Monday, 18 January 2021

Owls and Hawks and Eagles Everywhere - Oh My

 As I get to know Brant and surrounding counties, one thing has become clear, Bald Eagles rule the roost, supported by hawks, American Crows and owls.  Just in the past few days I have seen both adult and juvenile Bald Eagles just about every day.  And you can’t drive a mile without seeing American Crows.  But the real score this past weekend were the owls.  On Saturday I was able to find, with the help of a long time resident and local birder, a Long-eared Owl and following another report, got to see, not one, but five Short-eared Owls on Sunday evening.

The Long-eared Owls are only easy to find during the day, often high up in evergreen trees, and the Short-eared Owls are only visible at dusk as they take off from their hiding places to hunt mice and other prey during the night.  Both are from a family of “eared” owls, but what we’re seeing are not ears but tufts of feathers that to our human eyes just appear to be ears.  Both are often difficult to photograph, as the Long-eared Owls are usually high in the trees, in the shadows, obscured by branches.  The Short-eared Owls, coming out at dusk, leave you with little light to capture them as the fly, quickly changing directions as they hunt.  As a bonus while watching for the Short-eared Owls, I heard a Great-horned Owl calling and watched Northern Harriers, Red-tailed and Rough-legged Hawk hunting before they turned in for the night.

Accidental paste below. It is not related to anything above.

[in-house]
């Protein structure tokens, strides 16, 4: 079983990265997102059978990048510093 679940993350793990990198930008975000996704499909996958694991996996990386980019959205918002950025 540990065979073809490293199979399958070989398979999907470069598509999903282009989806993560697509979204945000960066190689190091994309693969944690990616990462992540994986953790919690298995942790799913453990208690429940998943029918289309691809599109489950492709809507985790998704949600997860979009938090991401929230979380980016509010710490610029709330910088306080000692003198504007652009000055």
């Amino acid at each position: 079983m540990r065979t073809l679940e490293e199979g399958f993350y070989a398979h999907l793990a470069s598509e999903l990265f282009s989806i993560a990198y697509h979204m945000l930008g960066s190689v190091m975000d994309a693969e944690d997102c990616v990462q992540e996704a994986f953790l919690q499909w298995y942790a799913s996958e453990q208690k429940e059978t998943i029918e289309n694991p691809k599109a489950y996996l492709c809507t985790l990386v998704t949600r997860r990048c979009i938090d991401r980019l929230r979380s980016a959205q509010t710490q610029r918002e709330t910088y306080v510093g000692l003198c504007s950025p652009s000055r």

Earlier in the week I saw a huge flock of Common Redpolls and one Hoary Redpoll, which is hard to pick out from a giant flock and even more difficult to photograph. This morning I birded along the SJ Johnson (Wax) Trail and spotted a female Canvasback that eBird says is rare for this area and my first Bufflehead of the year. Yesterday morning, after seeing the Long-eared Owl, I saw my first American Tree Sparrows for the year and I enjoyed watching two juvenile Bald Eagles spreading their wings and learning to hunt.

So, another productive week of birding in and around Brant County.  Though I miss birding in Colonel Sam Smith Park back in Toronto, I am quite enjoying myself here on the edge of the country where there is no shortage of open roads and birds to see every day.











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